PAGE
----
After performing together and interacting in a variety of bands and genres throughout their musical careers, the members of Charlie Jackson and the Heartland Railway decided to form a band together.  One year later, the band is preparing to release their self-titled debut album and visited the WYSO studios for a live set on Kaleidoscope ahead of the official release.

Stats + Stories: Slavery in the Modern World

Feb 28, 2018
Davina P. Durgana (@DavinaDurgana) is Assistant Professor and Senior Practitioner Faculty at SIT Graduate Institute , human rights statistician who has developed models to assess risk and vulnerability to modern slavery.
Stats + Stories

WYSO is partnering with Stats and Stories, a podcast produced at Miami University.

News stories have been circulating for months about Human Trafficking and Slave Markets with reporting tying the movement of refugees from North Africa into Europe to the emergence of a Slave Market in Libya. What the international reporting often obscures are the reality that Human Trafficking takes place in the United States as well. According to Polaris, an organization that collects data on human trafficking, there were more than 8,000 reports of Trafficking in the US in 2016 that includes report of both labor and sex trafficking, although Polaris points out that labor trafficking is underreported in the United States. The data of human trafficking is the focus of this episode of Stats & Stories. Host Rosemary Pennington is regular panelist John Bailer, Chair of Miami Statistics Department, and guest Dr. Davina Durgana. She's an International Human Rights Statistician with the Walk Free Foundation. She's also a researcher whose work sits at the intersection of Technologies, Statistics and Human Trafficking, and she's worked on the subject with a number of organizations, including the Department of Justice, and the Polaris Project.

David Garrison reads Robert Brimm's poem, "This Frozen Pond."

Huffman Dam
Tim Inconnu / Flickr Creative Commons

The city of Dayton has acknowledged that a chemical contaminant found near Wright-Patterson Air Force Base was also used at a city-owned firefighter training center. The news comes to light as the city has, for months, been increasing pressure on Wright-Patt to stop the flow of contaminated groundwater from the Base into the Huffman Damn.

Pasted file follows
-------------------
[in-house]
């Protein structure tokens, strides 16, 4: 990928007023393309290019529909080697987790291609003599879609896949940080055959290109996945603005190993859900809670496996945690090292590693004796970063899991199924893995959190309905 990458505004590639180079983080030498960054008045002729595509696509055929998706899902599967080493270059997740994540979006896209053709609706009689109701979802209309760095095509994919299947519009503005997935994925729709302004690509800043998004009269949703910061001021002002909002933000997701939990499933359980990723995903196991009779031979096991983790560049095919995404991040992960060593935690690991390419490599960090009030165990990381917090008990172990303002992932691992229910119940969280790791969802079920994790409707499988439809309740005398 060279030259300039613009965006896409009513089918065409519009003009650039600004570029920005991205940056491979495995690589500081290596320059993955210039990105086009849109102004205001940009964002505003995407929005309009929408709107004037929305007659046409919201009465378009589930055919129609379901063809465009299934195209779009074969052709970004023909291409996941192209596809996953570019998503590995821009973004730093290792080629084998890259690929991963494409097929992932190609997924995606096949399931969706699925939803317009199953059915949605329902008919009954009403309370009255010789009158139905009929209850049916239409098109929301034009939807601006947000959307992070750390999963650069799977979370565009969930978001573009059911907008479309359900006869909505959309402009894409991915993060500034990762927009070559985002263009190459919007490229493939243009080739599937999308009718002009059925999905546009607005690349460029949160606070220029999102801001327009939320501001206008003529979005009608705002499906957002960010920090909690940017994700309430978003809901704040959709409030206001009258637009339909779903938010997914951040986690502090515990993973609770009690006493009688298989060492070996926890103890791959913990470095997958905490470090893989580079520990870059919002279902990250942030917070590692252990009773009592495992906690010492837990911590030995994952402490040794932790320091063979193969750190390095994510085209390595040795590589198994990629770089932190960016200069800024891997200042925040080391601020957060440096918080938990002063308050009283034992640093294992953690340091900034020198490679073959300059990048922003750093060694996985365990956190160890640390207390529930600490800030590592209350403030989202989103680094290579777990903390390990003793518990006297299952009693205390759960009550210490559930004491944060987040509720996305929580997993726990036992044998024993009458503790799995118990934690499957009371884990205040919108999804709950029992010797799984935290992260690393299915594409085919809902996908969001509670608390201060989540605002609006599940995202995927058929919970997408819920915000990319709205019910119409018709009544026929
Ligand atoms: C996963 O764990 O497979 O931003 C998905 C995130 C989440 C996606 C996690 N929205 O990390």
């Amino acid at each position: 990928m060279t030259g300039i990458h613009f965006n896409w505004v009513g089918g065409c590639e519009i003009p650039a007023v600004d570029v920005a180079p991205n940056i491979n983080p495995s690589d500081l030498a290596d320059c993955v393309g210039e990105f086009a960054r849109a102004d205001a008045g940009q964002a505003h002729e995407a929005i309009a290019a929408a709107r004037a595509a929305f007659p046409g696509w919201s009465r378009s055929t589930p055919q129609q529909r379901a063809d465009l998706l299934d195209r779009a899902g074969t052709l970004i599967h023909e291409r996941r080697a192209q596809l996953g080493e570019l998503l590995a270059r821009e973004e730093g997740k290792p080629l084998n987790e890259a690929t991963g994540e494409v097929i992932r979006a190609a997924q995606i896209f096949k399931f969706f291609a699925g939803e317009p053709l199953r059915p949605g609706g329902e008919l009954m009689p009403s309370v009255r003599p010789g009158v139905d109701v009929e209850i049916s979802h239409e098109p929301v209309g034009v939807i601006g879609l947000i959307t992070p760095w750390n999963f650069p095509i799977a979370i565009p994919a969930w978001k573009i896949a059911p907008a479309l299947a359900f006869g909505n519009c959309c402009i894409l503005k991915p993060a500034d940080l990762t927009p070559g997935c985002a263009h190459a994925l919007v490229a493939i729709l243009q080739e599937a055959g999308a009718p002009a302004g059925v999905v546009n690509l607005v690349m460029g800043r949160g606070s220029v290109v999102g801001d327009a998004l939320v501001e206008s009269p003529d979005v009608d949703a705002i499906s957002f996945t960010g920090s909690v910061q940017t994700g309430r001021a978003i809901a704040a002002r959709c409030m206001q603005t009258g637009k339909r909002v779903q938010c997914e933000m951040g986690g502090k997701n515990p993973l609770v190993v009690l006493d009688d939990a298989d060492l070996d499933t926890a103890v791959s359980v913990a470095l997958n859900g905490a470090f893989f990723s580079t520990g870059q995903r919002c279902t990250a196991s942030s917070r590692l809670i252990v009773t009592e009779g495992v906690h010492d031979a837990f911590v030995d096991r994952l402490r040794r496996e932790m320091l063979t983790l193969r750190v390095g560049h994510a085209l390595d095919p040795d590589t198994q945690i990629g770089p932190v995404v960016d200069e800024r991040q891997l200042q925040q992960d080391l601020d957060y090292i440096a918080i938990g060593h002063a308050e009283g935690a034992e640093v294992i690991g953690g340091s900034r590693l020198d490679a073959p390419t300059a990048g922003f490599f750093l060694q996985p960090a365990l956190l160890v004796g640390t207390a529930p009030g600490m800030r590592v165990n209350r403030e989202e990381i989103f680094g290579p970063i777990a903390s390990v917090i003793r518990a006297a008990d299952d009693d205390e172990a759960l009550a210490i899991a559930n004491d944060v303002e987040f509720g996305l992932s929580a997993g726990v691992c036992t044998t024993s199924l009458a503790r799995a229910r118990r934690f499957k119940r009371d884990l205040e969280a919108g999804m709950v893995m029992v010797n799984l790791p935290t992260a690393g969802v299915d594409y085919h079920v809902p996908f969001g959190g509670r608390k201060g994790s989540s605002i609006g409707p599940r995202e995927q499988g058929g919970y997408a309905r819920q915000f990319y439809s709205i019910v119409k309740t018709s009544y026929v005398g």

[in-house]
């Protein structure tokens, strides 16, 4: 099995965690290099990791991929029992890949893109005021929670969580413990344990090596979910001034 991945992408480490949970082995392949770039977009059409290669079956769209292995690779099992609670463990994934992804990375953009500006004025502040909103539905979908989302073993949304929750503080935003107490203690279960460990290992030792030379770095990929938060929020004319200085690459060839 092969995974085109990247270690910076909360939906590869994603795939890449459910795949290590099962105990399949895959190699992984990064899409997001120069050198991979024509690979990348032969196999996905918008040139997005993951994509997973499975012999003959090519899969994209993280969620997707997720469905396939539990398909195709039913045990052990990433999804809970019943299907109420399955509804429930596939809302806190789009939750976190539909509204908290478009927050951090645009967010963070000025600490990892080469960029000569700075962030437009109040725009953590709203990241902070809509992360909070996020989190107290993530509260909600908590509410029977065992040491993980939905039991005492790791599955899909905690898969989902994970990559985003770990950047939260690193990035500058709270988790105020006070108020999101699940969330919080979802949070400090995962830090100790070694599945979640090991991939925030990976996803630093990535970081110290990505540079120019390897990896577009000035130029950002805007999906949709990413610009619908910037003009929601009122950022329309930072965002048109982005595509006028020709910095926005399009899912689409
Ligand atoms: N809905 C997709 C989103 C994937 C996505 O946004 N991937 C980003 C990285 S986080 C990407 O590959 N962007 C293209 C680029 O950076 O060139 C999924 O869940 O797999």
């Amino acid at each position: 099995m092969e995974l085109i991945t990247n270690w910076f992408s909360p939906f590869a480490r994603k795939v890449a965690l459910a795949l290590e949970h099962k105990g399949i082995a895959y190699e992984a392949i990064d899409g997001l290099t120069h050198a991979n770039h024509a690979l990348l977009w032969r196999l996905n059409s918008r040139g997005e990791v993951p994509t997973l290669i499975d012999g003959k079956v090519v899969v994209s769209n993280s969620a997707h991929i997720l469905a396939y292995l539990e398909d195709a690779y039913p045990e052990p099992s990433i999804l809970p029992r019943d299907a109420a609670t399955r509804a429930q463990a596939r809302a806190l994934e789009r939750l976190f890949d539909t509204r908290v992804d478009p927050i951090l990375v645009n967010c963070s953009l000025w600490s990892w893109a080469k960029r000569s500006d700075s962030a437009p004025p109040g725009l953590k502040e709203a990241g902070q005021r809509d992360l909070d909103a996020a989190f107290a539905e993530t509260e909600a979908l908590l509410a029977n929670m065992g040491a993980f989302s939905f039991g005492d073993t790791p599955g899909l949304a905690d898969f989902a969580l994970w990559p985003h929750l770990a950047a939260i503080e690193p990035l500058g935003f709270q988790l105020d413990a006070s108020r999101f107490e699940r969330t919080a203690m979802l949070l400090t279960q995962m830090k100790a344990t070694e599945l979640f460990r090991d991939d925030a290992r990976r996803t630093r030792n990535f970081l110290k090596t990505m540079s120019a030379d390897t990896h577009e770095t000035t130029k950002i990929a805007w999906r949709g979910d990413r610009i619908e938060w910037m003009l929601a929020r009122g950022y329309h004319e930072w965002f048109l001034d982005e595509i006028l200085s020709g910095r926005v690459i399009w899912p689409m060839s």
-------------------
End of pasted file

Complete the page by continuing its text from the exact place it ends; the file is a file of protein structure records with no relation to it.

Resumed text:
The man-made chemicals, per and polyfluoroalkyl substances known as PFAS, are used in industrial and consumer products, and as a fire fighting agent.


Senior Voices: Brenda Shephard

Feb 28, 2018

Today on WYSO, we begin a journey into Dayton’s history.  We’ll hear from Daytonians who share their memories and their hopes and dreams for their community. It’s a series called Senior Voices.

Last summer volunteer interviewers spoke with elders from the Dayton community to preserve and share their stories as part of a collaboration between the Dayton Metro Library, Rebuilding Together Dayton, and WYSO.

I don't usually get nervous before an interview. I have found that if I have read the book and I'm well prepared that my nerves are usually not an issue. I wasn't nervous before my interview with Donald Trump. When I interviewed Ohio Governor John Kasich last year I felt totally relaxed. Perhaps that was because I had interviewed him before? I wasn't nervous before I interviewed Charlton Heston. Even though he had a reputation for being somewhat stern I wasn't concerned about that.

Lori Gravley reads Kathy Austin's poem, "Legacy."

Kettering Health Network, on Tuesday, broke ground on a $25 million expansion of Grandview Hospital. Officials with the nonprofit health network say the expansion will add space and double the hospital’s emergency rooms and services. Those added services could help residents affected by the closure of nearby Good Samaritan Hospital.  


Kettering Health Network president Roy Chew says the decision to expand is a direct result of Premier Health Network’s decision to close Good Samaritan Hospital later this year.

During Antioch College's 2017 Reunion, alumni visited the WYSO studios and shared their stories with current Antioch students and WYSO staff members.  This edition of the Antioch Word features alumna Karen Mulhauser, class of 1965. In this interview with WYSO's Juliet Fromholt, Mulhauser talks about how a transformative co-op experience that helped her to build community, and she shares how being involved in the Civil Rights movement influenced her continued commitment to social justice.

On Tuesday, Montgomery County Judge Anthony Capizzi will lead a national panel discussion in Washington D.C. before Congressional leaders and legislative aides. The focus of the briefing is to raise awareness about the struggles many communities face as a result of the opioid epidemic.


Capizzi serves as president of the National Council of Juvenile and Family Court Judges. The council, made up of judges from across the country, will also inform officials about local approaches to the crisis that are showing success.